The Global Commission on Drug Policy released a report on June 2, 2011, that declared “the global war on drugs has failed.” The organisation called on governments to experiment with “models of legal regulation of drugs” to curb organised crime and improve the health of citizens.
The commission panel is made up of a group of world leaders and intellectuals that includes former UN secretary general Kofi Annan, business entrepreneur Richard Branson and former president of Mexico Ernesto Zedillo.
Their report outlined that the criminalisation of drugs and the repressive measures used to control their use and distribution have resulted in an increase in drug consumption and caused “the growth of a ‘huge criminal black market.’”
A war on people who use drugs
People who use drugs are amongst the greatest casualties of the war on drugs.
The illegality of certain substances has led to the mass incarceration of people caught in possession of them and an unregulated black market with no quality control of the products. While the stigmatisation associated with drugs, pushes their use underground and increases the harms connected with it.
One of the most horrific examples of the damage drug prohibition is causing drug users, is the war on drugs being carried out by Philippine president Rodrigo Duterte. On election, he encouraged citizens to take matters into their own hands and kill drug users themselves.
Since this tyrant assumed office on June 30 last year, more than 7,000 people have been killed.
A history of harm minimisation
Harm minimisation incorporates initiatives and programs that aim to prevent or reduce drug use related harms. Australia used to be a world leader in implementing such strategies. Since 1985, reducing the risks associated with drug use has formed the basis of the National Drug Strategy.
An illegal pilot needle and syringe program (NSP) was set up in Sydney’s Darlinghurst in 1986. This led to legalised NSPs being rolled out across the country and today, Australia has some of the lowest rates of HIV amongst people who inject drugs in the world.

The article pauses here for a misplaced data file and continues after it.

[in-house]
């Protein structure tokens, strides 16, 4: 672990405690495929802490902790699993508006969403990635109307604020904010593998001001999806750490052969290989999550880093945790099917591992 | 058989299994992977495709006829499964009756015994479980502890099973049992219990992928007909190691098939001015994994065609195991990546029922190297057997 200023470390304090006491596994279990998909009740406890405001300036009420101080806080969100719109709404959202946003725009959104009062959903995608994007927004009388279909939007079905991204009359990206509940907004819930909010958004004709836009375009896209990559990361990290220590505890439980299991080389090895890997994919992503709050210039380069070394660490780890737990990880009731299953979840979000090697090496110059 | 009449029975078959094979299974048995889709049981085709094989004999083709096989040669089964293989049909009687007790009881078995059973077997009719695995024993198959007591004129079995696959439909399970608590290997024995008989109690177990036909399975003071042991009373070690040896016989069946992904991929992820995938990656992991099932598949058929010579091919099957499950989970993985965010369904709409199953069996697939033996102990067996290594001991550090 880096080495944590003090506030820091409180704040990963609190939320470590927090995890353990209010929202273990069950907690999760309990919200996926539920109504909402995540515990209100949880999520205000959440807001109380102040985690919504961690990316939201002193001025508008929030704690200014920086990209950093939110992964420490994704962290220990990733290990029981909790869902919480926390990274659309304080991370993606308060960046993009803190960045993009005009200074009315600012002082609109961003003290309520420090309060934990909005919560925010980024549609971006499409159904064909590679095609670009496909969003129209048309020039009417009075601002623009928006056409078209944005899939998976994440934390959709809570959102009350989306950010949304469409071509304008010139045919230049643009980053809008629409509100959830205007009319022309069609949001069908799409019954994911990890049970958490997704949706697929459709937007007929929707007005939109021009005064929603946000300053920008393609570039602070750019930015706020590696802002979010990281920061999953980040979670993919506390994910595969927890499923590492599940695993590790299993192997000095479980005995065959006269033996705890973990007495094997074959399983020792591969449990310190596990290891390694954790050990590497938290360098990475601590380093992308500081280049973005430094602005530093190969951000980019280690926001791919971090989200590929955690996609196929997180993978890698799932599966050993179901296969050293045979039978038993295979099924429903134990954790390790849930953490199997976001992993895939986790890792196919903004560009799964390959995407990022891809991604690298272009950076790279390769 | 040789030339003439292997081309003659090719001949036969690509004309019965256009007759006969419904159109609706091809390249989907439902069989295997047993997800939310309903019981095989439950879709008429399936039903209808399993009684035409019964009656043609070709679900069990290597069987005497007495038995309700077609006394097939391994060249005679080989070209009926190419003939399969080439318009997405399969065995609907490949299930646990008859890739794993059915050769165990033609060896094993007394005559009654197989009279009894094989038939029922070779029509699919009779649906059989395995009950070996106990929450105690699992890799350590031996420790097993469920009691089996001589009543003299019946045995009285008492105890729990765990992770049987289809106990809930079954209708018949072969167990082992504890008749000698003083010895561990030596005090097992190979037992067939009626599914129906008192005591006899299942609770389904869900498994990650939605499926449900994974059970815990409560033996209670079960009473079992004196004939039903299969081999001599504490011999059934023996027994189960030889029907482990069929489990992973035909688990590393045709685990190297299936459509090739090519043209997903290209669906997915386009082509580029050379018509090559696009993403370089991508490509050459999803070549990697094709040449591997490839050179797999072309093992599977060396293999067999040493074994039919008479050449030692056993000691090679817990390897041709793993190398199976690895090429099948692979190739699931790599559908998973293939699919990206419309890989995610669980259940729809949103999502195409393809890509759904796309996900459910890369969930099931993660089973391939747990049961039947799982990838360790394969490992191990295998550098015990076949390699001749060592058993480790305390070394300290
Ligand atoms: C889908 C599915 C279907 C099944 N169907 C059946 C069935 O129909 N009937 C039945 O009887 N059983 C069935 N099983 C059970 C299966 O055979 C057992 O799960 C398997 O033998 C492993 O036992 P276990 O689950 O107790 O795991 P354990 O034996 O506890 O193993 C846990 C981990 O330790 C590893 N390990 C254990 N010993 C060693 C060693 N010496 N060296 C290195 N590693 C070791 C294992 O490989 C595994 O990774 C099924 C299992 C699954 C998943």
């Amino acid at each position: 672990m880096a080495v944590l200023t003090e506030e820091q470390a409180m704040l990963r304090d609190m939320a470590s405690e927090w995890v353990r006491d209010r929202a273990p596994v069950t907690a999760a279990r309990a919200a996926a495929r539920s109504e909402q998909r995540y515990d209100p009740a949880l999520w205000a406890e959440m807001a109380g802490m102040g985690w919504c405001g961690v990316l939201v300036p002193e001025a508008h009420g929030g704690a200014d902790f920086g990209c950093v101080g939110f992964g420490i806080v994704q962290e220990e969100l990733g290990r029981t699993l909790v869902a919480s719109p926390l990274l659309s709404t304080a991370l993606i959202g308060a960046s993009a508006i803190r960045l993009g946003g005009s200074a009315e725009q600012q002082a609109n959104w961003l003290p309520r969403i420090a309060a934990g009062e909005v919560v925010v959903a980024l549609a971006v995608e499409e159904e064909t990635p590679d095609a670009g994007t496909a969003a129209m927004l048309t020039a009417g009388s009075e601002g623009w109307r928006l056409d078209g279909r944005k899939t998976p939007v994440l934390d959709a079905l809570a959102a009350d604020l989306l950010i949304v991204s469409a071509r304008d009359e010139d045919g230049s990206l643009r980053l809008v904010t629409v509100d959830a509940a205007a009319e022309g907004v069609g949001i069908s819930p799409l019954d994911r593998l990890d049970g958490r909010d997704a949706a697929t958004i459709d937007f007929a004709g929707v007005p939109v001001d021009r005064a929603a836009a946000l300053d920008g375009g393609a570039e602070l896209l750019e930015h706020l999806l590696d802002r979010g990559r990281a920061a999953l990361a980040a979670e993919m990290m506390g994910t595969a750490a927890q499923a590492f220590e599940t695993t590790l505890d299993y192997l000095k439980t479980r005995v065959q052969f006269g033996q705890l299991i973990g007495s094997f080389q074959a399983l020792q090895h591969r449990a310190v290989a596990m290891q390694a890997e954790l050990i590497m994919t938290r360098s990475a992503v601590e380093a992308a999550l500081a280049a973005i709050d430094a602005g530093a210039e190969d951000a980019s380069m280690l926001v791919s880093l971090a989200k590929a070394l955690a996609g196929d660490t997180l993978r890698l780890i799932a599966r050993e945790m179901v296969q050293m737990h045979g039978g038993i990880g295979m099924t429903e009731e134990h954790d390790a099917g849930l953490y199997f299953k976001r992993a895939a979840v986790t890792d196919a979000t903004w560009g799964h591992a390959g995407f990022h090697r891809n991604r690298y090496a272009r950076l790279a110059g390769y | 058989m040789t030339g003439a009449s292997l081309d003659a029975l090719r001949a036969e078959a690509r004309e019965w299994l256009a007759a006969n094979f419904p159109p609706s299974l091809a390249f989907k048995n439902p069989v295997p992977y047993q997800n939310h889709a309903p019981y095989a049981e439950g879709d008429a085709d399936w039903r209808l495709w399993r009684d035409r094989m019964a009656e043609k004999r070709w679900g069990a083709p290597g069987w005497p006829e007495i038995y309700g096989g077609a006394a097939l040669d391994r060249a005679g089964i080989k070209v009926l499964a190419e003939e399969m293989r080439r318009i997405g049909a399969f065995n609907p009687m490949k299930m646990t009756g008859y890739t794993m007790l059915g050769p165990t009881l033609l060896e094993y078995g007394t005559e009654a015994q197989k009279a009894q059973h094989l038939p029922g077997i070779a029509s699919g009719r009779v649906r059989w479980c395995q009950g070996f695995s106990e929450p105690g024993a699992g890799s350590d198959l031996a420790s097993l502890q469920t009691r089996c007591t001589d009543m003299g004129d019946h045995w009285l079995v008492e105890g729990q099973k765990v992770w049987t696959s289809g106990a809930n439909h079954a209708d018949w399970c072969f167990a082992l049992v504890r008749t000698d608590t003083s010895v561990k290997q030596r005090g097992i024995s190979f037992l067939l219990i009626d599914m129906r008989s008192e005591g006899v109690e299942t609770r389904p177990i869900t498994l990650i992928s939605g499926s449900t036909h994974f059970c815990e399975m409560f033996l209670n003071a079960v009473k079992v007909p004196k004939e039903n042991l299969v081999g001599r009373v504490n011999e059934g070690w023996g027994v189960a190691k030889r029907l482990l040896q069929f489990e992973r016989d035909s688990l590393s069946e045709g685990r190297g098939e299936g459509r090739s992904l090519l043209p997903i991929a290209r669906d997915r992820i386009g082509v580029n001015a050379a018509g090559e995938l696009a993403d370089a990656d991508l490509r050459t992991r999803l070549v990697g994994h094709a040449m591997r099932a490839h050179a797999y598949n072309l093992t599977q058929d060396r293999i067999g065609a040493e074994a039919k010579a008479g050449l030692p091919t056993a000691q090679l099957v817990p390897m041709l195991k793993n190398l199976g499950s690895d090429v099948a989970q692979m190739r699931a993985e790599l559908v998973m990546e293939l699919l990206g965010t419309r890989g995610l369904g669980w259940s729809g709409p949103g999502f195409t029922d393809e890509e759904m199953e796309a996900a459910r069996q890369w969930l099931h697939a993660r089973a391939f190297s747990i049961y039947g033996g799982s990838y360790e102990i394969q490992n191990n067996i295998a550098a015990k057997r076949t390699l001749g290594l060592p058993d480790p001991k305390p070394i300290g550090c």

In May 2001, the Uniting Medically Supervised Injecting Centre was set up in Kings Cross. The first of its kind in the English-speaking world, the centre reduced the number of ambulance call-outs to the local area by 80 percent.
However, over recent years, Australia is beginning to fall behind the rest of the world. Calls to trial pill testing at festivals are shunned by conservative politicians. While eight US states have legalised recreational marijuana and Portugal decriminalised the use of all drugs back in 2001.
Mobilised drug users
Drug user organisations have been at the forefront in initiating and continuing to deliver harm reduction strategies. Indeed, back in the mid-80s, when the push for NSPs was on, a group of local inner city drugs users was actively involved in the establishment of the program.
In 1989, this mobilised group formed the NSW Users and AIDS Association (NUAA). Today, the peak drug user organisation in NSW continues to deliver programs to improve the health of drug users and advocates for their human rights.
Sydney Criminal Lawyers® spoke with acting chief executive of NUAA Yvonne Samuel about the vital work their organisation does, and the hazardous effects of criminalising drug use.
Why is an organisation like NUAA needed? And how would you describe what you do?
NUAA came out of the HIV crisis during the 1980s and the amount of people who were dying. It was recognised that people were catching HIV who were injecting drugs. There was a documentary called Rampage that describes that time.
A group of volunteers of both people who injected drugs, and allies of people who injected drugs, mobilised and sought to get some funding. They thought they might be able to reduce the impact of HIV – which is a virus that you can prevent if you have sterile equipment – and at that time, there wasn’t sterile needle equipment.
So they started a process of trying to get sterile needle equipment available – collections, education, peer education, talking to their friends – to bring down the impact of the virus.
And since then hepatitis C – which used to be hepatitis non-A non-B – has become the bigger issue amongst people who inject drugs. And we work to provide harm reduction information.
We provide services that reduce the impact and the harms of injecting drug use, while respecting the rights of people to make decisions for themselves and recognise where they’re at. And we empower them to do things to look after their health.
Your organisation provides peer-based education and programs for people who use drugs. Just how important is it that these initiatives are peer-based?
It’s critical. There’s a whole heap of organisations out there that provide education that they’ve obtained through books. Lots of organisations. And in no way have they not got a place. They’re very important.
However, lived experience is an expert knowledge that you can’t get from books. And it’s respected within the community of people who inject drugs and use drugs – recognising people who are their own.
So when they talk harm reduction information to other people who know they’ve been there, done that, or are currently doing it, it tends to have kudos. And that allows those messages to spread.